American college football and pro football is pretty much the same thing. Both leagues follow the same rules in terms of how their teams get points, how many players can be on the field, what the penalties are, and how the game works overall. However, Jack Elway is keen to point out the key differences between the two types of football as well, not in the least because this enables fan to gain enjoyment from both.
Jack Elway on Clock Management
College and pro football both use the same time regulations and both play for two halves of two quarters each. However, there is a difference in the two minute warning:
- For pro football, it relates to clock stoppage and automatic timeout with two playing minutes in either half.
- For college football, the clock continues to run after the two minute mark, just as it would if it was in the 1stor 3rd
Furthermore, the “first down” is different:
- With pros, the clock runs if a first down can be made by the team.
- With college, the clock stops until the ball has been put in the right spot by the referee and they have blown the whistle.
The rules of overtime differ significantly:
- In pro, 15 minute overtime is played if it is a tie at the end of the game, based on sudden death.
- College football has much more exciting and unique method. No running clock exists and each team has the ball on offensive once. If, after both have had a go, there is still a tie, another overtime round starts. This keeps going until there is a clear overall winner.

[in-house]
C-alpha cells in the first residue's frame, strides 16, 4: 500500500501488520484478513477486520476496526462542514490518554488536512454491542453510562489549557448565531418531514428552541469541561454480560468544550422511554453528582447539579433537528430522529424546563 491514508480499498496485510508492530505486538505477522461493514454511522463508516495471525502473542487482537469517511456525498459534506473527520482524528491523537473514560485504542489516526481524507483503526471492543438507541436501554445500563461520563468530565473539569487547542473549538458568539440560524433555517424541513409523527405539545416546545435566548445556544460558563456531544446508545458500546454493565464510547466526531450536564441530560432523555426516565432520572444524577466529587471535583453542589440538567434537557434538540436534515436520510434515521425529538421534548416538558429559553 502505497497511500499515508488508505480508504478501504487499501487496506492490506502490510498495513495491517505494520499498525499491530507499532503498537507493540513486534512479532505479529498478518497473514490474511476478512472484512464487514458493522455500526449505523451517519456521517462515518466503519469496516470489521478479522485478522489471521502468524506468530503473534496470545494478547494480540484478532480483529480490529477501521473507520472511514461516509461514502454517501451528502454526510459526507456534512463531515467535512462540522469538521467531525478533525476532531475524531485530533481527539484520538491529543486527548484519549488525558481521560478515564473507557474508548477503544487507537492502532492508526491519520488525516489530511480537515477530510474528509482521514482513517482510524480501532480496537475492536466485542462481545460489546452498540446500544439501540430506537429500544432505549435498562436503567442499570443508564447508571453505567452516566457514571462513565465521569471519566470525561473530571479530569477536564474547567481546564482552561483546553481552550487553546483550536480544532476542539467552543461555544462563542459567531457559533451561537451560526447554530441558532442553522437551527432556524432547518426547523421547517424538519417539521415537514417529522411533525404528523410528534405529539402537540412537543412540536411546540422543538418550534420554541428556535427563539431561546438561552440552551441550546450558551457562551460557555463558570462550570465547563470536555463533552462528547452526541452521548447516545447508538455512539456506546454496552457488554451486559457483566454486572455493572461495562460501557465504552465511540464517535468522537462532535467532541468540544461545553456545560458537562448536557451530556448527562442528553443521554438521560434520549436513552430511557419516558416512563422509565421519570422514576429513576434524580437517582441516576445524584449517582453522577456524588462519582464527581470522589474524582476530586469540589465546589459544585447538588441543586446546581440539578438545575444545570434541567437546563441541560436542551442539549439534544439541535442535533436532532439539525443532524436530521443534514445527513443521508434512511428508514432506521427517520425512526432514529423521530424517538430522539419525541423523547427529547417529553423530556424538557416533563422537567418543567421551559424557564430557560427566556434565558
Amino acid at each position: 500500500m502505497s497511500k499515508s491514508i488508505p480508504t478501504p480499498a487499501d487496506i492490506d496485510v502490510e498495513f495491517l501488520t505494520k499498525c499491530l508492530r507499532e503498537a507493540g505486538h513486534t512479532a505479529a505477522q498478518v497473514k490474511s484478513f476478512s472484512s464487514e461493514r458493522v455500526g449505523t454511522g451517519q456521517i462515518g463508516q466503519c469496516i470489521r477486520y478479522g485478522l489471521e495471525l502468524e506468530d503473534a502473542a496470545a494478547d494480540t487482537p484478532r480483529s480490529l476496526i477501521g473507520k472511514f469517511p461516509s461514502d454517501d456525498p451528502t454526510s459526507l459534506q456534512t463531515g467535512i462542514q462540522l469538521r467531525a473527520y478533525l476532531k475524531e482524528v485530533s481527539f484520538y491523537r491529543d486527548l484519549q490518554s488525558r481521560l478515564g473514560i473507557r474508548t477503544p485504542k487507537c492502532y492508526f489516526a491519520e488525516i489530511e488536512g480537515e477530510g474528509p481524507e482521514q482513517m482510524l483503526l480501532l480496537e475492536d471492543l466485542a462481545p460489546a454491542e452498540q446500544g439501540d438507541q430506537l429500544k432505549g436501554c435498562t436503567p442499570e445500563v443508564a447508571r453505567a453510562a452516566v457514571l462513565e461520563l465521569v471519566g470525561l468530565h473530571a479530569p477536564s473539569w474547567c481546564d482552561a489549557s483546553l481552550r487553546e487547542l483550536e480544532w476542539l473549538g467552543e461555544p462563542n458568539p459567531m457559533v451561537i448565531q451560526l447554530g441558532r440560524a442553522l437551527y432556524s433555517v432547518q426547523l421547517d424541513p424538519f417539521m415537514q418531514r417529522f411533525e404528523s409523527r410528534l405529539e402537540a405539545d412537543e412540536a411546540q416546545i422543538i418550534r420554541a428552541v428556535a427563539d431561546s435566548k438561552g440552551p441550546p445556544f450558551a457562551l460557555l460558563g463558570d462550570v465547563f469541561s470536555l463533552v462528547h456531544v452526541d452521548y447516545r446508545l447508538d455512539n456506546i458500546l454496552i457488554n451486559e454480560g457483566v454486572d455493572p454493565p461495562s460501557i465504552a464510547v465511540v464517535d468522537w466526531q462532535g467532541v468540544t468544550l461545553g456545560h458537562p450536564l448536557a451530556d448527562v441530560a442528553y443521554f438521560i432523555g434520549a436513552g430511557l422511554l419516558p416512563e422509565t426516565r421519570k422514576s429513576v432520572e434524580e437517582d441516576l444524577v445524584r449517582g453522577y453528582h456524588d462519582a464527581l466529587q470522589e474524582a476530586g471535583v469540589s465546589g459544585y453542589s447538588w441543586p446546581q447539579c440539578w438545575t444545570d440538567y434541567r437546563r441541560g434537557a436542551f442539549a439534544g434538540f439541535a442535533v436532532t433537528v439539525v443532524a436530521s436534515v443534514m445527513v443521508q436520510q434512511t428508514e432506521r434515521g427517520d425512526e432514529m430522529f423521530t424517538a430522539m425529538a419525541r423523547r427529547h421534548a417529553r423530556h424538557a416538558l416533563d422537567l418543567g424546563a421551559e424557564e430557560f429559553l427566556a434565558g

Next, there are some minor differences between the rules of the game, although many of them are wholly similar. As such, with “out of bounds”:
- Pros are in bounds if both their feet touch down near the sideline when in possession of the ball.
- College players only have to keep a single foot within the bounds.
There are also differences with the down by contact rules:
- Pro footballers have to be forced to the ground.
- College footballers can fall to the ground and end play, even if they weren’t touched.
Then, there are differences in rules for pass interference:
- Pro players take a penalty after pass interference from the place where the offense occurred.
- College players take a 15 yard spot from the ball’s original spot.
Last but not least, there is the clearest difference of all:
- Pro players are paid money – they play professionally, meaning it is a job.
- College players are not paid – it is an extracurricular activity.
College players, if they have played long enough or have been out of high school for long enough (three years), they can apply to become pro players. It is not until someone turns pro that they are paid a salary for their efforts.